I don’t think the federal government should be doing it. But, if they’re going to allot the money, I have a responsibility to represent my people. If they say, hey, look, put in a highway for the district, I put it in. I put in all their requests, because I’m their representative.
Notice how Paul plays a clever game whereby he requests earmarks and then turns around and votes against the bills. This way if the bills do pass, he can dutifully bring the pork back to his district while maintaining that he has “never voted for earmarks.”
Yet the more philosophical question remains, how is it that a true libertarian, one who sees that the less government the better and for whom the private sector is the sole artery through which goods and services ought to be channeled, can ever justify his request that the federal government to fund sidewalks, piers, parking garages, even a Baptists community outreach center (any libertarians care to explain how this jibes with their desire for church/state separation)? Are there not private companies that can perform these tasks. And should there not be a market to support them on their merits as economic investments rather than as public works?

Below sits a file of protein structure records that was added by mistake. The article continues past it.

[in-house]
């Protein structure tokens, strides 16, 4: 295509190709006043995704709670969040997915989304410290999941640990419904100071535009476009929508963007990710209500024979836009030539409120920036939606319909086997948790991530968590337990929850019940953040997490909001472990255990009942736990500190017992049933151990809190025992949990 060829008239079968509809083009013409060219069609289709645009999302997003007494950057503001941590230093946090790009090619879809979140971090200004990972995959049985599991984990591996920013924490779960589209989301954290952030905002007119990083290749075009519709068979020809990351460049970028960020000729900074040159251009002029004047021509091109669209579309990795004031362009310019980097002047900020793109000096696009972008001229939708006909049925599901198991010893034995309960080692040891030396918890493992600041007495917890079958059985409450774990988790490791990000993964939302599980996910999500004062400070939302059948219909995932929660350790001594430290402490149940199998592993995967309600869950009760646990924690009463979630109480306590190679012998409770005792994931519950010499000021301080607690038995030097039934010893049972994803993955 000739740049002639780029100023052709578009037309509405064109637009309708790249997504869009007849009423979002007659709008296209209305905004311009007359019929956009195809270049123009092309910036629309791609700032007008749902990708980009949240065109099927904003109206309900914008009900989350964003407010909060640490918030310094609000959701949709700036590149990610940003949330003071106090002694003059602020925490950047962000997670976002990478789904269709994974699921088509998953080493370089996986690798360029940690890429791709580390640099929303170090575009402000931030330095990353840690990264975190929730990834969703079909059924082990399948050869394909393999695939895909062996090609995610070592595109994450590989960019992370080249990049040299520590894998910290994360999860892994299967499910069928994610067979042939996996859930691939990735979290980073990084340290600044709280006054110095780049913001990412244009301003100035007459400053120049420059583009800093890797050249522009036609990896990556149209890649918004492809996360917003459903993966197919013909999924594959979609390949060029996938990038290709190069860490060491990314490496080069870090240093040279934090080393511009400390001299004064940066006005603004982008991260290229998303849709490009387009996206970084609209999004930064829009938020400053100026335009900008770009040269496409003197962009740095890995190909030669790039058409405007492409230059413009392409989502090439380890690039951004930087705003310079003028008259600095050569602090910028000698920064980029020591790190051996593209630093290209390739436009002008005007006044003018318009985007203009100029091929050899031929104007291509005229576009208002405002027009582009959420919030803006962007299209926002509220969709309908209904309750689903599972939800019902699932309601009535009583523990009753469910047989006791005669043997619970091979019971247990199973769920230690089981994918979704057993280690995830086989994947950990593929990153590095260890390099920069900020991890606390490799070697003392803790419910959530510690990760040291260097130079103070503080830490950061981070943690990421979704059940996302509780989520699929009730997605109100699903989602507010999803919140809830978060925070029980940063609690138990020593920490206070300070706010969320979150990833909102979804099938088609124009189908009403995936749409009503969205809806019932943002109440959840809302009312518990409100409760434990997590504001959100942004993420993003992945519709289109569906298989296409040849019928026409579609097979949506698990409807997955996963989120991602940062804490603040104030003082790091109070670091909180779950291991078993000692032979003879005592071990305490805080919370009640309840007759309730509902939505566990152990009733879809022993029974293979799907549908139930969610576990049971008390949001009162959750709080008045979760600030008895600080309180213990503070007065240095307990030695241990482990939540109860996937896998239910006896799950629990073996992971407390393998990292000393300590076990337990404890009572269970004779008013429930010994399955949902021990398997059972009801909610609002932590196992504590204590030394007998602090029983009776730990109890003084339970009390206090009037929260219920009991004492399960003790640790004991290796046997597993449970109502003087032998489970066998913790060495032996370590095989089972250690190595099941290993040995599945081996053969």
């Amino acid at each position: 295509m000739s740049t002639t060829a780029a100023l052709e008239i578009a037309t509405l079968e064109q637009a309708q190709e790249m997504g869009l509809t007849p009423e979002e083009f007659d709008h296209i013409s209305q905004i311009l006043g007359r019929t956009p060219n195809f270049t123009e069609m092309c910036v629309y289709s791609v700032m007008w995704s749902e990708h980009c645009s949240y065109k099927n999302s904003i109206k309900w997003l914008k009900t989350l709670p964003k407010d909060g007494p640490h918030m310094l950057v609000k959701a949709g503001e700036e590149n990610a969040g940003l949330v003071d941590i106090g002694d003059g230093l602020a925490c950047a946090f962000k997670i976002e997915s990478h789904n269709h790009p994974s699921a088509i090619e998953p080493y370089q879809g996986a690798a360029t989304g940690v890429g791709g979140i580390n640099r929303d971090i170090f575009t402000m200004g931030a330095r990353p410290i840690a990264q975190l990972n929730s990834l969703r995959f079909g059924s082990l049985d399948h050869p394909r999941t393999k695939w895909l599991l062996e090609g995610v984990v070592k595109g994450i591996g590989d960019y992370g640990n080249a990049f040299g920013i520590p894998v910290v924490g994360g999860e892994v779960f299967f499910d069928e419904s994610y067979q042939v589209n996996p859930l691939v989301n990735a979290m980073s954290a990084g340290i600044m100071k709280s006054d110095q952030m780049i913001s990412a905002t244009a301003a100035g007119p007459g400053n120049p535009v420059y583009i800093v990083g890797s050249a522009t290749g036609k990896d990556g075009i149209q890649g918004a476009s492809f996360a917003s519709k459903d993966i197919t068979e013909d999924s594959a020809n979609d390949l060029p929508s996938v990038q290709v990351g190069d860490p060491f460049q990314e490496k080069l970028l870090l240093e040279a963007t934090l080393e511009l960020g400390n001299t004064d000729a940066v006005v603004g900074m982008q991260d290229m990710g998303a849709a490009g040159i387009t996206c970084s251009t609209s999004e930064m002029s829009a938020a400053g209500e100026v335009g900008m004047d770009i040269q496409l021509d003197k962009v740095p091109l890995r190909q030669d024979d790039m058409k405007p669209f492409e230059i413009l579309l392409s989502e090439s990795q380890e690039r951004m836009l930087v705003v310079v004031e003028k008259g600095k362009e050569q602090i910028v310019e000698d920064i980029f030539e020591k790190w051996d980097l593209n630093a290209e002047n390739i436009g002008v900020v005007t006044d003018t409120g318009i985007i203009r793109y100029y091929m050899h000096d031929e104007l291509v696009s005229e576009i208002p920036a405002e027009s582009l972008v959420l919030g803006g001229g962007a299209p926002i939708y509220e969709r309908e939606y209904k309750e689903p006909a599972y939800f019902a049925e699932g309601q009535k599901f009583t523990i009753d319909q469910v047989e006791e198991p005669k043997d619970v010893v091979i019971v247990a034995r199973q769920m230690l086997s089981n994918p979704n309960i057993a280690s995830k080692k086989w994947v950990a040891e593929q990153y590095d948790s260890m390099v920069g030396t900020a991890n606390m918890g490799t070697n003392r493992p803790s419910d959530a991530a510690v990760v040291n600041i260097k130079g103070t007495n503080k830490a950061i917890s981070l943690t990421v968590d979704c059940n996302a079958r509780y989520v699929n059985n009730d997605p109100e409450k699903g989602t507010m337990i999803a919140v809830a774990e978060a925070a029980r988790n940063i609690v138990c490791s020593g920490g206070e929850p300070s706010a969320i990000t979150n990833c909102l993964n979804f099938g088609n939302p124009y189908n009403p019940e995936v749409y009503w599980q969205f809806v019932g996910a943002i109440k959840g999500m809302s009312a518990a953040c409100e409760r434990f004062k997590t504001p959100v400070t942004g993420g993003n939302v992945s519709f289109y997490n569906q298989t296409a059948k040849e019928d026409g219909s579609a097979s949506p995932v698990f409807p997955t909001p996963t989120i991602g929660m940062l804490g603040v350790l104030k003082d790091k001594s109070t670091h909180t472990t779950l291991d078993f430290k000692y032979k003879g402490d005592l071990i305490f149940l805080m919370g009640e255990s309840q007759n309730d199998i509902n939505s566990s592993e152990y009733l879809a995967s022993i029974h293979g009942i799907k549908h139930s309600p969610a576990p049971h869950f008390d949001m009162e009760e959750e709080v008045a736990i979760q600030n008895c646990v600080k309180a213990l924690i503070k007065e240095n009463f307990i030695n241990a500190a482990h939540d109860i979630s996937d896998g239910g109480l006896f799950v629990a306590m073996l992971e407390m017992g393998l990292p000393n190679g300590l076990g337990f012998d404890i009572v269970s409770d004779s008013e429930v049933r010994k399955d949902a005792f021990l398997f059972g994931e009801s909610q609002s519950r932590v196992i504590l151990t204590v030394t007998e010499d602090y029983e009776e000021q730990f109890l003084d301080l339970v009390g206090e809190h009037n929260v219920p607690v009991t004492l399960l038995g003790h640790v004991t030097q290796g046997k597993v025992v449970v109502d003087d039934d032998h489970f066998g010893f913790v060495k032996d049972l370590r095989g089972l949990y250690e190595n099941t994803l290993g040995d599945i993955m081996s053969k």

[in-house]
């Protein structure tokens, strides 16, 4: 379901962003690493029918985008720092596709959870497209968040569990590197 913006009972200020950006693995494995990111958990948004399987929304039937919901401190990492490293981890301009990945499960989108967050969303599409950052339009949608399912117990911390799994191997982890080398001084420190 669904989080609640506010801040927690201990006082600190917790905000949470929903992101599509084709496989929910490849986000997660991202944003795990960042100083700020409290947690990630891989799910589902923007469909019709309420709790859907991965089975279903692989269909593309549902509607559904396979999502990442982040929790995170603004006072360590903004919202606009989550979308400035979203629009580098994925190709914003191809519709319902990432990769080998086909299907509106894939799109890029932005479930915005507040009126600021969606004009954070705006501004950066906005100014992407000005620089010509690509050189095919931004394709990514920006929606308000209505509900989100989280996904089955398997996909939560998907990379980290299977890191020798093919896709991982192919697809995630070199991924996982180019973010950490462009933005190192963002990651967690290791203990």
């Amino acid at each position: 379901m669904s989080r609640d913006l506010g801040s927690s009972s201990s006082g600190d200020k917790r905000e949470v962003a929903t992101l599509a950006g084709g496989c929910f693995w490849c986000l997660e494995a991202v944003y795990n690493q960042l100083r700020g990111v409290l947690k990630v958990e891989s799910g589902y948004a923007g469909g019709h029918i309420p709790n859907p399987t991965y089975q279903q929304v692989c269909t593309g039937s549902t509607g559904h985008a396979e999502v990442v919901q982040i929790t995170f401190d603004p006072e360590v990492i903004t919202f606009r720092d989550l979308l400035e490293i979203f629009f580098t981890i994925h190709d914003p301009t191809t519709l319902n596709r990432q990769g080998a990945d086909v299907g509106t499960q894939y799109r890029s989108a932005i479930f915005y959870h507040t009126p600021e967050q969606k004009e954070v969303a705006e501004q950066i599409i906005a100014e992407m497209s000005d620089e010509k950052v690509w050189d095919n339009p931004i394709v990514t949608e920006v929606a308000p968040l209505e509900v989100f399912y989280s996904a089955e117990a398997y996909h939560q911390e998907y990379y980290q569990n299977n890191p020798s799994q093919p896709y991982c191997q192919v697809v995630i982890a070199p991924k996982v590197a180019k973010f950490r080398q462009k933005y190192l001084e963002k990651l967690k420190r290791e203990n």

Some Paul supporters weakly echo him by offering that all their man is doing is bringing confiscated tax money back to the tax-payers from whom it was taken. I remind them that Texans are not the only Americans who reluctantly pay into the federal coffers. (And unlike most of the rest of us, Texans pay no state income taxes, which one would think unfair as these federal expenditures are for parochial intersts). Still, is that very allocation process not the essence of what hard-core Paulites would rail against as coercive government – the enumerated power to tax and spend?